That same very tough afternoon we made flight arrangements for me to fly home to Canada. While everything else was going on we had also decided after emailing back and forth with my Mom that it was time for me to come home and visit with my Dad who is ill. I flew out 1 day later to Canada to spend a week with my Dad and my Mom. I also got to get together with my girlfriends one nite and got caught up with my girl gang and strangely enough a firetruck showed up with some firefighters. Hmmm....That was awesome! It was a wonderful week seeing my Dad and my Mom that went far too fast and although I missed Doug I wish I could have stayed longer and hung out with my Pops more.
I flew back to Antigua in time for a couple of days of much needed rest before we sailed further south to Guadeloupe. Coming back, I could see that Falmouth Harbour, which was jam packed with boats when I left, was now empty, with only 1-2 boats other than Mustang Sally. Everyone was making the trek south to get out of the dreaded hurricane zone and we were slightly behind schedule. I also noticed that the boat was a lot quieter now that my little Willis was gone and I couldn’t imagine leaving Antigua without him. It was very hard.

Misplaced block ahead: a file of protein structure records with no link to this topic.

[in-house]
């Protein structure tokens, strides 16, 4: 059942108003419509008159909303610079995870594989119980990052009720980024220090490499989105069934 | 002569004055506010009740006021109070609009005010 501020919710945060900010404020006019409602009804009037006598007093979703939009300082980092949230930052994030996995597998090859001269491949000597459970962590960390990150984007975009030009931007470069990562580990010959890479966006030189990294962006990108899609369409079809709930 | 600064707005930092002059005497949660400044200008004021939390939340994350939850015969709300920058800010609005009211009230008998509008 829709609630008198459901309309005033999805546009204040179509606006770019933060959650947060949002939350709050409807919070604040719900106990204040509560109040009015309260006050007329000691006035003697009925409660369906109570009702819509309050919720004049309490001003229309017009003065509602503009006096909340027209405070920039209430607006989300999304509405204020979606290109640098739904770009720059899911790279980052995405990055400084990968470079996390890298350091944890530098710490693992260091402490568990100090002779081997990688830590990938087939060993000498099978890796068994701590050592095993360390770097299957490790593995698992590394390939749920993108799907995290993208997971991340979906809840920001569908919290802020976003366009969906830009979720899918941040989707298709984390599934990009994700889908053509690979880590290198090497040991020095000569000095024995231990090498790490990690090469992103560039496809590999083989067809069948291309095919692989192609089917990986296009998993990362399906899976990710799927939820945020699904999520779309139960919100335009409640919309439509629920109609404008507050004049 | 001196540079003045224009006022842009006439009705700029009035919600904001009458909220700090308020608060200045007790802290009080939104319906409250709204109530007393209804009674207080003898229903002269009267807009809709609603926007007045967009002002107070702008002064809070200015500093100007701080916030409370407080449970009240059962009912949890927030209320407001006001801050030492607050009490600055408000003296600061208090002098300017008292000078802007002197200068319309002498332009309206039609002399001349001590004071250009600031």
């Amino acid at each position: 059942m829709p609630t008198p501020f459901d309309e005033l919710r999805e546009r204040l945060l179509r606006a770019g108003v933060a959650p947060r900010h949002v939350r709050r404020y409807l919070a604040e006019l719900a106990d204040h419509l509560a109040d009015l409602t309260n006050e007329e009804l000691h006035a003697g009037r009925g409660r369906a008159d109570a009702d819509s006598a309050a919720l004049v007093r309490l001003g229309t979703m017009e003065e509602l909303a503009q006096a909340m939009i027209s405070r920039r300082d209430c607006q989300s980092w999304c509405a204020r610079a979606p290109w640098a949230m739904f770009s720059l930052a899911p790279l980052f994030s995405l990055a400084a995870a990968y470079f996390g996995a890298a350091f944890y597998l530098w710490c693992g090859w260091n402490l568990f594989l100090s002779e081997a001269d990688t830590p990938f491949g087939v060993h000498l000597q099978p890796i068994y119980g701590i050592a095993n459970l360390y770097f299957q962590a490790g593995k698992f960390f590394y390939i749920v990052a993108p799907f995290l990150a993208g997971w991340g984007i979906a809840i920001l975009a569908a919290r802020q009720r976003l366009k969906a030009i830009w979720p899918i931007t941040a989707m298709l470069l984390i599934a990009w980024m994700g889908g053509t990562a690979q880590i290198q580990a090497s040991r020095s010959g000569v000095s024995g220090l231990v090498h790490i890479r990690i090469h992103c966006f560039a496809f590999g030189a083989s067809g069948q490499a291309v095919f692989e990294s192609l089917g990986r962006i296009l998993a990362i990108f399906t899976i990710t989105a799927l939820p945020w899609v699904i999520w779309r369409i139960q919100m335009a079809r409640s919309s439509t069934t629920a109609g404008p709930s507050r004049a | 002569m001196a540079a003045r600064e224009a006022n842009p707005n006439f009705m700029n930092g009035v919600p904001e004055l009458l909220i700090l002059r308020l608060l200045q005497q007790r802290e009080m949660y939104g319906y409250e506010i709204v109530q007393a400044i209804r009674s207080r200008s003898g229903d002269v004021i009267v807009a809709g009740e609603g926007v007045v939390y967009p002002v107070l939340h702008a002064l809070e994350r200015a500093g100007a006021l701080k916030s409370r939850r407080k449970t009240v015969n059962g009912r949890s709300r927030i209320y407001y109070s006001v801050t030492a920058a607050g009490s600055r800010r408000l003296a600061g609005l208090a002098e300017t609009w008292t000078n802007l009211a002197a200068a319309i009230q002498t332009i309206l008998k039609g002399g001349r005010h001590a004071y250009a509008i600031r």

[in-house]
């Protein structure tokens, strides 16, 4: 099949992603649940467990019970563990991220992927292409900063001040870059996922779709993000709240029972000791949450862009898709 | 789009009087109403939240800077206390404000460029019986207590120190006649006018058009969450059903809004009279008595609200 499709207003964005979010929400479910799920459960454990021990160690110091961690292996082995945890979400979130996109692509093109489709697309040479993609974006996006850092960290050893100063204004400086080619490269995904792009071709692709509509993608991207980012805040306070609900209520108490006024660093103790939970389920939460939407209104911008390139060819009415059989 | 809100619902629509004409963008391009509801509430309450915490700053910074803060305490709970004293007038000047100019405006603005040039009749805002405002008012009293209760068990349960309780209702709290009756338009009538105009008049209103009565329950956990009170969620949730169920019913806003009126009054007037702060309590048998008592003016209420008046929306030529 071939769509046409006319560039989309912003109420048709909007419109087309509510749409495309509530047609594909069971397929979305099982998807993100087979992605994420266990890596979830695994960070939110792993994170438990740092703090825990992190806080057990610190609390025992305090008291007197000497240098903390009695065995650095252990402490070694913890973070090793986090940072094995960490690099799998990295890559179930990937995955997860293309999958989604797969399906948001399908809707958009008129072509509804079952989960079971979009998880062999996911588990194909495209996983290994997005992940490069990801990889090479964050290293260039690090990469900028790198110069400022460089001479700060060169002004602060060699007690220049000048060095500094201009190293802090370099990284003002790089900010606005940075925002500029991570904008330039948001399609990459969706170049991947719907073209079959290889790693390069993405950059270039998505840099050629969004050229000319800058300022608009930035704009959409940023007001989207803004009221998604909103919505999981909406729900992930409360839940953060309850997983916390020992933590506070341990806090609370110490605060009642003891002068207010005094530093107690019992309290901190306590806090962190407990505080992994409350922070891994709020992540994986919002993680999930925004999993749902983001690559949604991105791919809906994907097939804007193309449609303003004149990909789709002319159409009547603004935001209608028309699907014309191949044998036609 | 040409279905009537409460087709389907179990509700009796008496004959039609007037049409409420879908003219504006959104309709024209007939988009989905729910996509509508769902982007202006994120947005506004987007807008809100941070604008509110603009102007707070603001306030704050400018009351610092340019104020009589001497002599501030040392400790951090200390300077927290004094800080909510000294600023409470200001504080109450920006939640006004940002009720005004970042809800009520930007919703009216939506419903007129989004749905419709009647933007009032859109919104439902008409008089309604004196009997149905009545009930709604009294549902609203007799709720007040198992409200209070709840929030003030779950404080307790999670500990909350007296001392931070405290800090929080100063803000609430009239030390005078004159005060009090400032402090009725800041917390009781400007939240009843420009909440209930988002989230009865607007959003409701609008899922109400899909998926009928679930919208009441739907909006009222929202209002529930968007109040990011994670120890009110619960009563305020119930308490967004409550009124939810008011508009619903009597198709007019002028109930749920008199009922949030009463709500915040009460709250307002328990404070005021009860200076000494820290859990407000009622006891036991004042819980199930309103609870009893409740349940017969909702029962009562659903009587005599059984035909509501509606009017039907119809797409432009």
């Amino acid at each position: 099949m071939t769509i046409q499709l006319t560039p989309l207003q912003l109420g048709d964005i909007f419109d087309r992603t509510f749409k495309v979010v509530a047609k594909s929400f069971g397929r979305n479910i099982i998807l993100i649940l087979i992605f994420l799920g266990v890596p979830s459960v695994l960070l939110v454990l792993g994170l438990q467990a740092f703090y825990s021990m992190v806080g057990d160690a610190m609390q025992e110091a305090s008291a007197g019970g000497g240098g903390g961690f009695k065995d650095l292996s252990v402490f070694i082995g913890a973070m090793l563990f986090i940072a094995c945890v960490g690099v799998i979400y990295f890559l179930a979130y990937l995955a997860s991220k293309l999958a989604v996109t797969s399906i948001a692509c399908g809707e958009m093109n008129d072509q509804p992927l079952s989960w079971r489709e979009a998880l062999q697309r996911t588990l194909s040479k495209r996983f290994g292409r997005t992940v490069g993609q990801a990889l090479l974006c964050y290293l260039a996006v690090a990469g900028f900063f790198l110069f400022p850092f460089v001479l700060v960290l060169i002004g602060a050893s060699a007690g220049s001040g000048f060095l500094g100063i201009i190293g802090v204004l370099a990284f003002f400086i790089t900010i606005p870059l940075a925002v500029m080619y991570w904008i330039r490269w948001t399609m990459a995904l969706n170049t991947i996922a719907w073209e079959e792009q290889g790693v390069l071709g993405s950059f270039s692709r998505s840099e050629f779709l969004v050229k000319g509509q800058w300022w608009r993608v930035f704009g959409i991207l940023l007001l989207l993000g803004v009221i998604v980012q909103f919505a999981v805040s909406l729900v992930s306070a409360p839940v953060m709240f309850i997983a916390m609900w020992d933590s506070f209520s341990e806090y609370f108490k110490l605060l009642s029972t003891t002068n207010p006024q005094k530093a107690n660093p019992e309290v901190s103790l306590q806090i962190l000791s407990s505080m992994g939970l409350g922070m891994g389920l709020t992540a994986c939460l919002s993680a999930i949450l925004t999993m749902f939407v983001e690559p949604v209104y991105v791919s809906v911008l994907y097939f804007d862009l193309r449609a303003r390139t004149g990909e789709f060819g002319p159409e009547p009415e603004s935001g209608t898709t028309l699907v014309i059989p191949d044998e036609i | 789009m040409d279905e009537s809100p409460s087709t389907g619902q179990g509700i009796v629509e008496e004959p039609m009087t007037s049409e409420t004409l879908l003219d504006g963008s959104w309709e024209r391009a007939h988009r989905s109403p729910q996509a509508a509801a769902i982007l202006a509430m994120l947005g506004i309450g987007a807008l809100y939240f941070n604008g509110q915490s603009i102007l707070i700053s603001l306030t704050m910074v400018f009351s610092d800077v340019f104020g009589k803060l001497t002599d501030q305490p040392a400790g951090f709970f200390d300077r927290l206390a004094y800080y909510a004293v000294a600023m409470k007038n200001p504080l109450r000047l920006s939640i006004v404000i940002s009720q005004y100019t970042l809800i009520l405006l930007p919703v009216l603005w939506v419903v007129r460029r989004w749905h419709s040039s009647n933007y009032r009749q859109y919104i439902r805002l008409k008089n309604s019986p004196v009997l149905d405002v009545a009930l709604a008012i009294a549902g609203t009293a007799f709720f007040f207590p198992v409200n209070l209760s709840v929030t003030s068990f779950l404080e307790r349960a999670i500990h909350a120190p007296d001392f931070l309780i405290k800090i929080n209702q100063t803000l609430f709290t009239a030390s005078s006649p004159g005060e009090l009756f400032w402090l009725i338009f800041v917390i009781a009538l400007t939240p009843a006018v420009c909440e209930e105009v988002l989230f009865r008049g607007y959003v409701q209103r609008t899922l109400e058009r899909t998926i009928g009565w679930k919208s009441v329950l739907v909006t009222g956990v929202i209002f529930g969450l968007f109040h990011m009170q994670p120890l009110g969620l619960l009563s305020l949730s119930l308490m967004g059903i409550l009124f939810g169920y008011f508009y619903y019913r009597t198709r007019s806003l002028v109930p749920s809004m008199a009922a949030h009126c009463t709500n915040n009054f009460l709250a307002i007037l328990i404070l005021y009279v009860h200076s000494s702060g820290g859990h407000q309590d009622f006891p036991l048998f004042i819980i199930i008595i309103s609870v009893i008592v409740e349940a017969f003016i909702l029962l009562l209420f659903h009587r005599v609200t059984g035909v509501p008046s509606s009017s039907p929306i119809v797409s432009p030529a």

Three days after I got back from home we sailed to Guadeloupe, the next island south of Antigua. Guadeloupe is actually comprised of two massive islands, Basse-Terre and Grand Terre which are joined by an isthmus, so the island from the sky resembles a butterfly, I am told. Guadeloupe is dominated by mountain ranges which are inactive volcanoes, most notably La Soufriere. We enjoyed a lovely sail, close hulled at first with winds blowing 12-15 knots. Mustang Sally was averaging 7.5-8 knots but then the winds died and the seas were relatively flat and it was scorching hot. We landed in Deshais (Day-hay), which is on the northwestern coast of the island. Doug washed the cat off with our new wash down hose using the fresh water from our newly installed water maker. How wonderful to be able to wash all of the salt off your boat after a wet sail. We had never been able to do this before and we were both pleased as this meant no more salt water getting inside the cat and also that Doug could rinse off the stainless steel on the deck to prevent rusting from the corrosive salt.